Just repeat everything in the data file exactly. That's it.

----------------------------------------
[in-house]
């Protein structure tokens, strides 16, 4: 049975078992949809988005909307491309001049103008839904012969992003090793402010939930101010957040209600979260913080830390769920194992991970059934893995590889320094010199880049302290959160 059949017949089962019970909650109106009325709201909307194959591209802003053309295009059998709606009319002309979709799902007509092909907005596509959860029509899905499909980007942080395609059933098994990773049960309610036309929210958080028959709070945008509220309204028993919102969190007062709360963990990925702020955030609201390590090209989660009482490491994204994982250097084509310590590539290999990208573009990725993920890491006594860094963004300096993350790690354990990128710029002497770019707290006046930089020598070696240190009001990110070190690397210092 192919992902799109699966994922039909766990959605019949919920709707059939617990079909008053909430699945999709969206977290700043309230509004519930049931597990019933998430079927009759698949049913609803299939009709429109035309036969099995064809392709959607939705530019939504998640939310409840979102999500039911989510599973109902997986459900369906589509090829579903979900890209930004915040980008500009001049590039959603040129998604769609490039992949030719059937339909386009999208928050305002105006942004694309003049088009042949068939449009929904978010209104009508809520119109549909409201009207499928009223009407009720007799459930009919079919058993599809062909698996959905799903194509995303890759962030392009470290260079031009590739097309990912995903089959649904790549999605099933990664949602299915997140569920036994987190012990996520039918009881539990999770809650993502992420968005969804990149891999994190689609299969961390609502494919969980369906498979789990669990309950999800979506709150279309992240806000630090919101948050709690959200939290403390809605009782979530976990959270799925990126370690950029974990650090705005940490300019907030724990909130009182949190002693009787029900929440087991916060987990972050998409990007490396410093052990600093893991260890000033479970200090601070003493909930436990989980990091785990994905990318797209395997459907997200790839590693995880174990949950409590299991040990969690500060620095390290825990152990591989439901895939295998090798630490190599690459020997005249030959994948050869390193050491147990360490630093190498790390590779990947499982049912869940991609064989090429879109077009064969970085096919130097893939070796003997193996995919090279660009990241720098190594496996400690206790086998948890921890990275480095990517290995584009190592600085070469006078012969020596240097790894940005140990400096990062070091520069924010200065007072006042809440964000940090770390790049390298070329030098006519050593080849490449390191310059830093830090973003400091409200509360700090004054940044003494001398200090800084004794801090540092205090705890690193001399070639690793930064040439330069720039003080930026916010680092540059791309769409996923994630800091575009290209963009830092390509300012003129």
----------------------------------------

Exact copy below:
[in-house]
């Protein structure tokens, strides 16, 4: 049975078992949809988005909307491309001049103008839904012969992003090793402010939930101010957040209600979260913080830390769920194992991970059934893995590889320094010199880049302290959160 059949017949089962019970909650109106009325709201909307194959591209802003053309295009059998709606009319002309979709799902007509092909907005596509959860029509899905499909980007942080395609059933098994990773049960309610036309929210958080028959709070945008509220309204028993919102969190007062709360963990990925702020955030609201390590090209989660009482490491994204994982250097084509310590590539290999990208573009990725993920890491006594860094963004300096993350790690354990990128710029002497770019707290006046930089020598070696240190009001990110070190690397210092 192919992902799109699966994922039909766990959605019949919920709707059939617990079909008053909430699945999709969206977290700043309230509004519930049931597990019933998430079927009759698949049913609803299939009709429109035309036969099995064809392709959607939705530019939504998640939310409840979102999500039911989510599973109902997986459900369906589509090829579903979900890209930004915040980008500009001049590039959603040129998604769609490039992949030719059937339909386009999208928050305002105006942004694309003049088009042949068939449009929904978010209104009508809520119109549909409201009207499928009223009407009720007799459930009919079919058993599809062909698996959905799903194509995303890759962030392009470290260079031009590739097309990912995903089959649904790549999605099933990664949602299915997140569920036994987190012990996520039918009881539990999770809650993502992420968005969804990149891999994190689609299969961390609502494919969980369906498979789990669990309950999800979506709150279309992240806000630090919101948050709690959200939290403390809605009782979530976990959270799925990126370690950029974990650090705005940490300019907030724990909130009182949190002693009787029900929440087991916060987990972050998409990007490396410093052990600093893991260890000033479970200090601070003493909930436990989980990091785990994905990318797209395997459907997200790839590693995880174990949950409590299991040990969690500060620095390290825990152990591989439901895939295998090798630490190599690459020997005249030959994948050869390193050491147990360490630093190498790390590779990947499982049912869940991609064989090429879109077009064969970085096919130097893939070796003997193996995919090279660009990241720098190594496996400690206790086998948890921890990275480095990517290995584009190592600085070469006078012969020596240097790894940005140990400096990062070091520069924010200065007072006042809440964000940090770390790049390298070329030098006519050593080849490449390191310059830093830090973003400091409200509360700090004054940044003494001398200090800084004794801090540092205090705890690193001399070639690793930064040439330069720039003080930026916010680092540059791309769409996923994630800091575009290209963009830092390509300012003129």